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Sidney Franklin Jr.,
Carl K. Hittleman
Ted de Corsia
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Released from jail, John Wesley Hardin leaves an account of his life with the local newspaper. It tells of his overly religious father, his resulting life of cards and guns, and his love for his step-sister replaced on her death during a gun fight with that for dance-hall girl Rosie. Written by
Jeremy Perkins <email@example.com>
It was made to a formula and revolves around most of the cliches in the Western handbook but it was hard not to enjoy this film.
It is based on the life of the famous Texan John Wesley Hardin. His youth was shaped by the Civil War and by his preacher father. When his father forbids him to practise shooting young Wes reckons its about time to leave home and seek his fortune. Almost immediately he kills a local gunslinger and plunges into the life of a rootin tootin cowboy, gambler and outlaw.
It has a classic opening a dignified man walking out of the prison gates, shaking hands with the warden and sniffing the air of freedom. It has an equally recognisable ending, back at the ranch to see how his wife and family have managed during the long years of incarceration.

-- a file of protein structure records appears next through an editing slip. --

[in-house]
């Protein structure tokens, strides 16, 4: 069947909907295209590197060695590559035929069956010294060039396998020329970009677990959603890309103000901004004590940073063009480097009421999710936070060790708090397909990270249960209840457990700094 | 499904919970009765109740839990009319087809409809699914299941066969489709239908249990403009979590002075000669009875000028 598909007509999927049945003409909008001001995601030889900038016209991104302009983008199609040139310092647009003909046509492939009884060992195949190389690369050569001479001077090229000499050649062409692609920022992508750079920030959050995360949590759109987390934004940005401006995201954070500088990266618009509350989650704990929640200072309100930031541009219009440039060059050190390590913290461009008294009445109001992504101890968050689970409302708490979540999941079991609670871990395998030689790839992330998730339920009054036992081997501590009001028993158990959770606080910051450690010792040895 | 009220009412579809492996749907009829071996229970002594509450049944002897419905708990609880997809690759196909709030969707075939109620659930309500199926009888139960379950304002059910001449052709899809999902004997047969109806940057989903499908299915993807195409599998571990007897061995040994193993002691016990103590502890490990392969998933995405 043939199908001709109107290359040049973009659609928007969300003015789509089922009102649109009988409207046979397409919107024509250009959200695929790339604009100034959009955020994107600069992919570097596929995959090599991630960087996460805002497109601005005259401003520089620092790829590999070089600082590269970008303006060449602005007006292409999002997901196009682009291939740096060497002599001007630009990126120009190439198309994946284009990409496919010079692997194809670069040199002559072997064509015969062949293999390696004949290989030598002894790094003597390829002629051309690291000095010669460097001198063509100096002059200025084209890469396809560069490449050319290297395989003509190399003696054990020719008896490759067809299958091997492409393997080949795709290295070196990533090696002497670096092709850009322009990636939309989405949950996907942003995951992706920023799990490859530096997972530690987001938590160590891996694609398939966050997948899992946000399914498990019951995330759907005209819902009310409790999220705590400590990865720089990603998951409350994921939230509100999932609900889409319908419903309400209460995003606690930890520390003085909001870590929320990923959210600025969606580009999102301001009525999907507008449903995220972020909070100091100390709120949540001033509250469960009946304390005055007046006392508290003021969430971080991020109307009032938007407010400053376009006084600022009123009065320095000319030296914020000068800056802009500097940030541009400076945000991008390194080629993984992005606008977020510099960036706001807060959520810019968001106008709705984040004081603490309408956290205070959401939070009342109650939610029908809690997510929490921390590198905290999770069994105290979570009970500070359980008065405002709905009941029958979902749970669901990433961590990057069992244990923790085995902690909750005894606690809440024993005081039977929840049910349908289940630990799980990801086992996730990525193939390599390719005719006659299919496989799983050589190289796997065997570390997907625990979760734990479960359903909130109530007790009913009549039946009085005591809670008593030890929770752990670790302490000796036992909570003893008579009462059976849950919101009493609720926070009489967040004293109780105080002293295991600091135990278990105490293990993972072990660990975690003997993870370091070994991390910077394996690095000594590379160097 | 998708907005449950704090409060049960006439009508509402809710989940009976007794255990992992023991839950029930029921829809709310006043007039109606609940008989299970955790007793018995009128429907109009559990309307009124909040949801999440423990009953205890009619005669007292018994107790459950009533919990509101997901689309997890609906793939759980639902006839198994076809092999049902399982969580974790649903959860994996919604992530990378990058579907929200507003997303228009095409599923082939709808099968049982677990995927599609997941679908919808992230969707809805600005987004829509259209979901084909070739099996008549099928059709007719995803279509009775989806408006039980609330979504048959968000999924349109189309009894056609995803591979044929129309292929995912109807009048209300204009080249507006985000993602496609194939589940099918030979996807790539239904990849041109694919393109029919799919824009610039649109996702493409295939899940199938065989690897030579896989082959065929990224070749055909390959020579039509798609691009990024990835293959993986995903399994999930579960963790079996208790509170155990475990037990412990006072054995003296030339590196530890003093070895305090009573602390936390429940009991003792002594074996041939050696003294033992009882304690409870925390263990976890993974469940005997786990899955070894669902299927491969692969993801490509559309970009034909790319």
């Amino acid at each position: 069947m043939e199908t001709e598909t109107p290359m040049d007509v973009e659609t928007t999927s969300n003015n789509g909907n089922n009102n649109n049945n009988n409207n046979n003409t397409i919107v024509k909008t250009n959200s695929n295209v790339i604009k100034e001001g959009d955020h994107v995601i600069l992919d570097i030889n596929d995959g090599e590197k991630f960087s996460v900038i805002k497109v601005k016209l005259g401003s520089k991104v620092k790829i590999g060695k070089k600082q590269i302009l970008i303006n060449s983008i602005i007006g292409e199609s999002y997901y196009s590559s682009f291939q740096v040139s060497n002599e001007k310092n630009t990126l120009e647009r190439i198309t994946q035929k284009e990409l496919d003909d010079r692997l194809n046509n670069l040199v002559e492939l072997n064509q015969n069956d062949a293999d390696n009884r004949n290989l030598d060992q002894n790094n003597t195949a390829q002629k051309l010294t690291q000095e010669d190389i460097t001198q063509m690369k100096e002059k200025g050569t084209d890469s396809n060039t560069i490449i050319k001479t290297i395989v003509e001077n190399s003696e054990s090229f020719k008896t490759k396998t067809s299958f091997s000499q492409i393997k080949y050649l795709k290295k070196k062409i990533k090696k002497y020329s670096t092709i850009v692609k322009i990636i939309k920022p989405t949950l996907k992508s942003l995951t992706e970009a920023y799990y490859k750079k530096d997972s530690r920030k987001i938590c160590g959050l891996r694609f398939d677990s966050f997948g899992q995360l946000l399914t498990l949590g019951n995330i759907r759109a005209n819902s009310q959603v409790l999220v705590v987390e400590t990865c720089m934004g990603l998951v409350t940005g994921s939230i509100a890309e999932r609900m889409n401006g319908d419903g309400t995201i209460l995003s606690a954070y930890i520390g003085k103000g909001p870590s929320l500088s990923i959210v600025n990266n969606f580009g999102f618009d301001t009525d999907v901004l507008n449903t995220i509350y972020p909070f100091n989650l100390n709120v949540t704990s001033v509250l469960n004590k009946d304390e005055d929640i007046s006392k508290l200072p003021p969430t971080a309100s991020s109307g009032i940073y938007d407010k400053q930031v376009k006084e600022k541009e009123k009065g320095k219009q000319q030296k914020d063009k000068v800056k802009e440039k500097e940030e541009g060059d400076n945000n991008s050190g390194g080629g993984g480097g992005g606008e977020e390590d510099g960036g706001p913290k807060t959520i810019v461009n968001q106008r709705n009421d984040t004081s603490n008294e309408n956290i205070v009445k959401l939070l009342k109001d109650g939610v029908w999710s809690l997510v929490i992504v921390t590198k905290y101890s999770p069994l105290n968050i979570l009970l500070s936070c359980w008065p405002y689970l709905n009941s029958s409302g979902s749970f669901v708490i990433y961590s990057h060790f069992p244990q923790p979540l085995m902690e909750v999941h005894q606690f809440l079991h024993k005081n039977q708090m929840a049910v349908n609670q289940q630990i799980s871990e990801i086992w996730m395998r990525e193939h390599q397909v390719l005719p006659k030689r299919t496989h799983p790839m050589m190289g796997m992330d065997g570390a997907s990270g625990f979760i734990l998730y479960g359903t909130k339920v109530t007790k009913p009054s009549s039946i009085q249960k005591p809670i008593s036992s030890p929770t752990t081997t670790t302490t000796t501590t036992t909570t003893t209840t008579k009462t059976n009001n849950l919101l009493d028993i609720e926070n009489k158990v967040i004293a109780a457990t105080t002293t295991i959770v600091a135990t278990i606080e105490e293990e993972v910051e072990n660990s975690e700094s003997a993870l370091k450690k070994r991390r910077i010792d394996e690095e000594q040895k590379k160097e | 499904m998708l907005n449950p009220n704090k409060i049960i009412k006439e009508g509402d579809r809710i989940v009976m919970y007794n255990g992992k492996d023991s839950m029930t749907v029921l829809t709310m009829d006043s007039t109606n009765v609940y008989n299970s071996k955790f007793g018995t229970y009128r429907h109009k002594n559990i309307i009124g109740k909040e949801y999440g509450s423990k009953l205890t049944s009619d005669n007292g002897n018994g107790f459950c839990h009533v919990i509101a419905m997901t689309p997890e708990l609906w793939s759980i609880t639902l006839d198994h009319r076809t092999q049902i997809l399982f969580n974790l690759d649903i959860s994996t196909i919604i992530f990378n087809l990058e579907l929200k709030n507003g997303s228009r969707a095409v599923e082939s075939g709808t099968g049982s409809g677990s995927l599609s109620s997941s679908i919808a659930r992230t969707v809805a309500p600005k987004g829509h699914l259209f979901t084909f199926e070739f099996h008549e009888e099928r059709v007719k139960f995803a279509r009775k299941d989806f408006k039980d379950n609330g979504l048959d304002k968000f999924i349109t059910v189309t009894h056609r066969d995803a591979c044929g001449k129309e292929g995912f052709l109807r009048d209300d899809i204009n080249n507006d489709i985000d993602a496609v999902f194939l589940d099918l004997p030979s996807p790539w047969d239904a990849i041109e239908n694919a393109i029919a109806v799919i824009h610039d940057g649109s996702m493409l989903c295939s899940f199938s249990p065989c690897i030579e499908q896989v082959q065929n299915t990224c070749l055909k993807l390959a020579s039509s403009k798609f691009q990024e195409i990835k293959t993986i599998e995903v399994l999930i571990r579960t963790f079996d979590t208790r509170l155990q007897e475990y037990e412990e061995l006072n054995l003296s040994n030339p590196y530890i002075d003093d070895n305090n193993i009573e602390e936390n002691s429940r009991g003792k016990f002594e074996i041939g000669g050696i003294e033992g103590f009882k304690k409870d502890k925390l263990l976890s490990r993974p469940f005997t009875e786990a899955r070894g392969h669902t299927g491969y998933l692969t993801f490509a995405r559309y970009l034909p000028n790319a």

The final scenes of the film are lovely, it won't spoil the film to say he learned from his experiences and lived a long and happy life.
There is nothing new in this film. Although it claims to be an autobiography, it is one of countless 1950's Westerns with a theme of a young man seeking adventure and finding redemption. The real strength of the movie is its star Rock Hudson, barrel chested and manly, who shoots, rides, kisses, gambles and drinks as well as any of his contemporaries. One of the baddies is a young Lee Van Cleef who easily steals scenes from his fellow wrong-doers.
It won't change your life, the way "Shane" might have done but it won't hurt you to watch it, and to remember Rock Hudson in the way he should be remembered.
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